Big banks have ended their moratoriums, and home foreclosures are on the rise— as the President’s “homeowner rescue” plan is just kicking in. Also, Californians don’t want more oil drilling off the coast. What about windmills? Whatever happened to spending limits on state campaigns? And what’s the legacy of Esa-Pekka Salonen?
FROM THIS EPISODE
California’s next election is exactly a month away, featuring six propositions on state finance. Interest groups on all sides will be doing a lot of spending. In 2000, voters passed Prop 34 to limit the influence of money, but it hasn’t worked out that way. Campaigns for candidates and ballot measures have raised more than one billion dollars in the past 8 years—344,000 dollars a day…14,000 dollars an hour…24/7…365 days a year. hat’s according to a report called “The Billion-Dollar Money Train,” issued by the state’s Fair Political Practices Commission.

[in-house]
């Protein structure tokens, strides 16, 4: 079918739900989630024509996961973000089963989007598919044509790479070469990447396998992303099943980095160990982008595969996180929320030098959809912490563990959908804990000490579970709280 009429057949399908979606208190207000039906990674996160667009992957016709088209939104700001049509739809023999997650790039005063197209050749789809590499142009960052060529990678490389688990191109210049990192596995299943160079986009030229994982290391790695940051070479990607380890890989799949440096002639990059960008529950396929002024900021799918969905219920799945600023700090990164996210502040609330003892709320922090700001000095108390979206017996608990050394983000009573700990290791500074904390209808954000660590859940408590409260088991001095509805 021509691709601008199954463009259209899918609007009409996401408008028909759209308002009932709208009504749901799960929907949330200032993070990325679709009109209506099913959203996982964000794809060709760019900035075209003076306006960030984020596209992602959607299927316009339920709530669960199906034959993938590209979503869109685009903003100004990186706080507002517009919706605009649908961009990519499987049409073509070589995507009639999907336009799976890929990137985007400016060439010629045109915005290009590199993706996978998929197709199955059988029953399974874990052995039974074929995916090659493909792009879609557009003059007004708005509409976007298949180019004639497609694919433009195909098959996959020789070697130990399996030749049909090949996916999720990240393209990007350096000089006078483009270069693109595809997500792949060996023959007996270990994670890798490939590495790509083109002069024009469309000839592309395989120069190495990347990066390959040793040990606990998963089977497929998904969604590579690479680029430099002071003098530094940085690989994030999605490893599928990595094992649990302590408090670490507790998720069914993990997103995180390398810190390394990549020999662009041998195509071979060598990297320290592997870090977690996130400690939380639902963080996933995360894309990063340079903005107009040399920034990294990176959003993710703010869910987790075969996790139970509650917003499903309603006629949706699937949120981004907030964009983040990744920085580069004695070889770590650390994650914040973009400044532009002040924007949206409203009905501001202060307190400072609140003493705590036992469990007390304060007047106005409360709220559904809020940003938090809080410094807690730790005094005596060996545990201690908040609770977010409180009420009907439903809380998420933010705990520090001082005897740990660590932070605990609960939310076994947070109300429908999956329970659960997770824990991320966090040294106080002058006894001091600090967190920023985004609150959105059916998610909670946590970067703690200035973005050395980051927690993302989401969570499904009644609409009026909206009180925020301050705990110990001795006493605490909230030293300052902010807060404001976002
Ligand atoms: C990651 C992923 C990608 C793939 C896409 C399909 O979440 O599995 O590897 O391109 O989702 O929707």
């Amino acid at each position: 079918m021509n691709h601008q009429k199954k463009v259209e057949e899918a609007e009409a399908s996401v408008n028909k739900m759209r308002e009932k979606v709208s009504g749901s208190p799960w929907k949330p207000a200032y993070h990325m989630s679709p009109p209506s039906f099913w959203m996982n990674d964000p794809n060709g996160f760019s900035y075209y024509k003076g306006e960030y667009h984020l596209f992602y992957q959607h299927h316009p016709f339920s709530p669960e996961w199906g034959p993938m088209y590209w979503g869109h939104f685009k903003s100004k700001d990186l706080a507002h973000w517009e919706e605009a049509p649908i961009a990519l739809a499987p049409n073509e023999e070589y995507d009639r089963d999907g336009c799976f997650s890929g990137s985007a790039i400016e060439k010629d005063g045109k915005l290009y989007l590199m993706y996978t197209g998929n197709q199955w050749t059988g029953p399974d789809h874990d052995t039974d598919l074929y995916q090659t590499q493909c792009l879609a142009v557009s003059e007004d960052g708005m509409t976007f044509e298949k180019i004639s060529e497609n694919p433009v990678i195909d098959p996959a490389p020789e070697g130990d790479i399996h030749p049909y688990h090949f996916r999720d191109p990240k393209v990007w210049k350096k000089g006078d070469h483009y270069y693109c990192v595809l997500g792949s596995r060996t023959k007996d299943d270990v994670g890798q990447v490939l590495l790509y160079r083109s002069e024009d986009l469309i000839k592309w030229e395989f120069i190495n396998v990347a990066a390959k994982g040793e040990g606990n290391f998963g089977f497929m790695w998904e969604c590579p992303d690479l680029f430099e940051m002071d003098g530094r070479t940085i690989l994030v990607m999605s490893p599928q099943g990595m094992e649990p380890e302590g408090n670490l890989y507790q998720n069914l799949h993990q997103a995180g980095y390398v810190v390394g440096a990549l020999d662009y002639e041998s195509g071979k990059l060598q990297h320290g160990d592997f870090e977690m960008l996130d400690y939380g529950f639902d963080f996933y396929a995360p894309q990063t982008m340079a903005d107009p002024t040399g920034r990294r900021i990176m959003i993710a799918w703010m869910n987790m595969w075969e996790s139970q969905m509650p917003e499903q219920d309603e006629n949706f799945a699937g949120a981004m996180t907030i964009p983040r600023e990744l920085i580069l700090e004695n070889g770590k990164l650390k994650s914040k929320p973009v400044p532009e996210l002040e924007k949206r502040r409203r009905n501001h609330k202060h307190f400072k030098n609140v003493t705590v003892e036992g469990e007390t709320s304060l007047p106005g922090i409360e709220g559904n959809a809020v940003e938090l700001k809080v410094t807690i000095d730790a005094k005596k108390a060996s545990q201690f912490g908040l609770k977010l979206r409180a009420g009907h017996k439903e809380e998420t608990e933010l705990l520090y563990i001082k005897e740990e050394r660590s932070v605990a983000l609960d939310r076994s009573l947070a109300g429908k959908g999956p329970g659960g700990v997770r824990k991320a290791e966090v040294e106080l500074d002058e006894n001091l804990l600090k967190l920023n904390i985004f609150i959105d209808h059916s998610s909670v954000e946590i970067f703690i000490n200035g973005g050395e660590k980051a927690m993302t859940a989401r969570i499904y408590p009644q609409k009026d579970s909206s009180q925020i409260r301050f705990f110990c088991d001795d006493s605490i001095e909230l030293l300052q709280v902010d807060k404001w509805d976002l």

Ross Johnson, Chairman, California Fair Political Practices Commission
Fannie Mae, Freddie Mac and a lot of big mortgage banks have quietly ended their moratoriums on home foreclosures. The foreclosure listing firm Realty Trac reports today that the number of households threatened with losing their homes jumped 24% in the first three months of this year.
In San Francisco today, Interior Secretary Ken Salazar has been chairing a hearing on oil drilling off the shores of California. The Bush Administration left behind a proposal to offer 44 million acres off the coasts of Mendocino and Humboldt counties up north and 89 million acres of the counties of San Diego, Ventura, Santa Barbara and San Luis Obispo.